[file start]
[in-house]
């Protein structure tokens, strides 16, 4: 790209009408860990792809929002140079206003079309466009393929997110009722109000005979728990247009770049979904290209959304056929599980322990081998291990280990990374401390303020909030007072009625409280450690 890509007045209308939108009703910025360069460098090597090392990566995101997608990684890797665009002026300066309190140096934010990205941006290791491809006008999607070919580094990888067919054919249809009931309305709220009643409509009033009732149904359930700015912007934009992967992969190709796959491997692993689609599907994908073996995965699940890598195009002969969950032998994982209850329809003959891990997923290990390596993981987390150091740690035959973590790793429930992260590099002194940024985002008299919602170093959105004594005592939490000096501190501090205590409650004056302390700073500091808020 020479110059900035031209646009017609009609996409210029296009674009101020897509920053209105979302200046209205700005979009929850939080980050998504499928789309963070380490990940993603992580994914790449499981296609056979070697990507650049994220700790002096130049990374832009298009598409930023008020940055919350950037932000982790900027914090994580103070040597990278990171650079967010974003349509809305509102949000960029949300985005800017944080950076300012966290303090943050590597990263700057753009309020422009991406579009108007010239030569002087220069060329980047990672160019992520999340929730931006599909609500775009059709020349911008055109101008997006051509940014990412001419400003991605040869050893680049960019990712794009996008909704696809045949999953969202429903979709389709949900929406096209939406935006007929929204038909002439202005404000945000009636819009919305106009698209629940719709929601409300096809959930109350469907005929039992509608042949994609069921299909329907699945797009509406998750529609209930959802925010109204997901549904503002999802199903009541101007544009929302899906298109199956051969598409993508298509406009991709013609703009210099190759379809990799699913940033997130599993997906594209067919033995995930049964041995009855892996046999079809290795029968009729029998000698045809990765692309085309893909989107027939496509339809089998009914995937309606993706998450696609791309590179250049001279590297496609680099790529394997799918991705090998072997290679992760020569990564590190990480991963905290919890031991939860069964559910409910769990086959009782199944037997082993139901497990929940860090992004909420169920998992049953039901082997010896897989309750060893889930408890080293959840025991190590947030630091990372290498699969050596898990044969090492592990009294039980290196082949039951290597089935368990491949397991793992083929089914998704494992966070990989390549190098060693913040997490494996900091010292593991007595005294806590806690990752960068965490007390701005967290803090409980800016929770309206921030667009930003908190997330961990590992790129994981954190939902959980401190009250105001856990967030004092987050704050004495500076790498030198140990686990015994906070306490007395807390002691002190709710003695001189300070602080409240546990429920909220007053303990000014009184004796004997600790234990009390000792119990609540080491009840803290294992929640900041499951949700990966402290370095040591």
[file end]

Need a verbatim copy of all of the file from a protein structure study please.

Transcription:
[in-house]
């Protein structure tokens, strides 16, 4: 790209009408860990792809929002140079206003079309466009393929997110009722109000005979728990247009770049979904290209959304056929599980322990081998291990280990990374401390303020909030007072009625409280450690 890509007045209308939108009703910025360069460098090597090392990566995101997608990684890797665009002026300066309190140096934010990205941006290791491809006008999607070919580094990888067919054919249809009931309305709220009643409509009033009732149904359930700015912007934009992967992969190709796959491997692993689609599907994908073996995965699940890598195009002969969950032998994982209850329809003959891990997923290990390596993981987390150091740690035959973590790793429930992260590099002194940024985002008299919602170093959105004594005592939490000096501190501090205590409650004056302390700073500091808020 020479110059900035031209646009017609009609996409210029296009674009101020897509920053209105979302200046209205700005979009929850939080980050998504499928789309963070380490990940993603992580994914790449499981296609056979070697990507650049994220700790002096130049990374832009298009598409930023008020940055919350950037932000982790900027914090994580103070040597990278990171650079967010974003349509809305509102949000960029949300985005800017944080950076300012966290303090943050590597990263700057753009309020422009991406579009108007010239030569002087220069060329980047990672160019992520999340929730931006599909609500775009059709020349911008055109101008997006051509940014990412001419400003991605040869050893680049960019990712794009996008909704696809045949999953969202429903979709389709949900929406096209939406935006007929929204038909002439202005404000945000009636819009919305106009698209629940719709929601409300096809959930109350469907005929039992509608042949994609069921299909329907699945797009509406998750529609209930959802925010109204997901549904503002999802199903009541101007544009929302899906298109199956051969598409993508298509406009991709013609703009210099190759379809990799699913940033997130599993997906594209067919033995995930049964041995009855892996046999079809290795029968009729029998000698045809990765692309085309893909989107027939496509339809089998009914995937309606993706998450696609791309590179250049001279590297496609680099790529394997799918991705090998072997290679992760020569990564590190990480991963905290919890031991939860069964559910409910769990086959009782199944037997082993139901497990929940860090992004909420169920998992049953039901082997010896897989309750060893889930408890080293959840025991190590947030630091990372290498699969050596898990044969090492592990009294039980290196082949039951290597089935368990491949397991793992083929089914998704494992966070990989390549190098060693913040997490494996900091010292593991007595005294806590806690990752960068965490007390701005967290803090409980800016929770309206921030667009930003908190997330961990590992790129994981954190939902959980401190009250105001856990967030004092987050704050004495500076790498030198140990686990015994906070306490007395807390002691002190709710003695001189300070602080409240546990429920909220007053303990000014009184004796004997600790234990009390000792119990609540080491009840803290294992929640900041499951949700990966402290370095040591």